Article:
If you’ve seen “Tiny House Nation” on TV (currently streaming on Netflix in the U.S.), you’ll recognize Zack and John. Both are big advocates for the tiny home movement, and of Operation Tiny Home’s mission to address homelessness through sustainable, affordable micro-housing solutions.

During the podcast, they were especially curious about Weyerhaeuser and our 3 by 30 sustainability ambitions. Ara talked about how our forest management practices combat climate change, our commitment to efficiently making sustainable materials to build homes, and how we support the rural communities where we live and work.

Below are some highlights with approximate timestamps.

  • 2:52—Ara discusses the size and scope of Weyerhaeuser’s operations in North America. “Anywhere you go where you might see a piece of wood, we might have something to do with it.”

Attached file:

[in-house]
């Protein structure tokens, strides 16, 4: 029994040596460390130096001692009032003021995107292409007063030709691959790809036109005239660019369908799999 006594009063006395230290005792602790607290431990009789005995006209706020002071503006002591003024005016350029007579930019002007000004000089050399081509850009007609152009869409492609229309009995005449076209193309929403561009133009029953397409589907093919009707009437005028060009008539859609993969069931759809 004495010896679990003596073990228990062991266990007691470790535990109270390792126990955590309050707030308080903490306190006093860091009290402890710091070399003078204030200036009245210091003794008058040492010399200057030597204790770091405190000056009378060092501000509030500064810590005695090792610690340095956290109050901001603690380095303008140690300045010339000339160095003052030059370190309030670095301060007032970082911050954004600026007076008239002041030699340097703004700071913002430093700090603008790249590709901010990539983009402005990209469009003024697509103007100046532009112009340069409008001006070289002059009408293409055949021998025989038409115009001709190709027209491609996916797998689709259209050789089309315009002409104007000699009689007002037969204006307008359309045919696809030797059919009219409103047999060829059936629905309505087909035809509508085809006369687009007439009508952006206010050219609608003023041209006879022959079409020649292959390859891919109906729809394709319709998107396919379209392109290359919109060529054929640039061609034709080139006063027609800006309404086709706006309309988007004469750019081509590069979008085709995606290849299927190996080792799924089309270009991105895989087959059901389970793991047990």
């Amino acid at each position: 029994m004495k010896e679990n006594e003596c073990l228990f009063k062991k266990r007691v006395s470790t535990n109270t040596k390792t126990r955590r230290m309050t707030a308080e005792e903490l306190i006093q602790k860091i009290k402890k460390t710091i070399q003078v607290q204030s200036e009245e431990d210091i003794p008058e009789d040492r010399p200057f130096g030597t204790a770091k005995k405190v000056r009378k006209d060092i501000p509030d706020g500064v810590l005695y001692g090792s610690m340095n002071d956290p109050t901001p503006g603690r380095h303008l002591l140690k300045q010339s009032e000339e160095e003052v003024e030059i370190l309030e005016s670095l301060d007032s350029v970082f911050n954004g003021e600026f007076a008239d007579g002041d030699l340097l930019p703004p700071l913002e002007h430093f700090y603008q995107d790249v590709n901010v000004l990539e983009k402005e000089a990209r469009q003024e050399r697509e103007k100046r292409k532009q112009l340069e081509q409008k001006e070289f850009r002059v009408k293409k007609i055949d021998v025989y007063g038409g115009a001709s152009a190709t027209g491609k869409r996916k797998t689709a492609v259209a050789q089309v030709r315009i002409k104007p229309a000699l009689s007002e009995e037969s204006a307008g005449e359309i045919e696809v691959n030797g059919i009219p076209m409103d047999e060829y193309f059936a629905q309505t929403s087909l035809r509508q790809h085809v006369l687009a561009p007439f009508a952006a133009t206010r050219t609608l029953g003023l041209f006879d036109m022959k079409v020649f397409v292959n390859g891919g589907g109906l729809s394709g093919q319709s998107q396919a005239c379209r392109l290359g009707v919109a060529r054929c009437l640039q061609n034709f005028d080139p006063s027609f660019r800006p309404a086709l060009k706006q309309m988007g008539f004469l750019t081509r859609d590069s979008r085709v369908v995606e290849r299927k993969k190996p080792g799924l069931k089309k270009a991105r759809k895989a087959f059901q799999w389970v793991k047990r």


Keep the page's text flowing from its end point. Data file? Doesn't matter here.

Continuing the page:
• 5:30—“What do you do, mommy, at work?” Ara explains sustainability in terms her young son can understand.
  • 6:09—Forests and wood products are a “double win for climate change,” Ara says.
  • 7:32—Carbon sequestration is our “climate change superpower.”
  • 10:08—Ara describes our commitment to efficiently using forests and forest materials, from trees to manufacturing to the job site.
  • 14:14—We’re constantly looking for ways to help builders reduce wood waste, including working with dealers pre-cut and pre-package lumber.
  • 20:41—Working with government officials to address climate change.
  • 25:03—How responsible clearcutting can reduce forest impacts.
  • 30:25—Our collaboration with Operation Tiny Home. “There was this amazing moment of: Is there anything more important than providing housing?”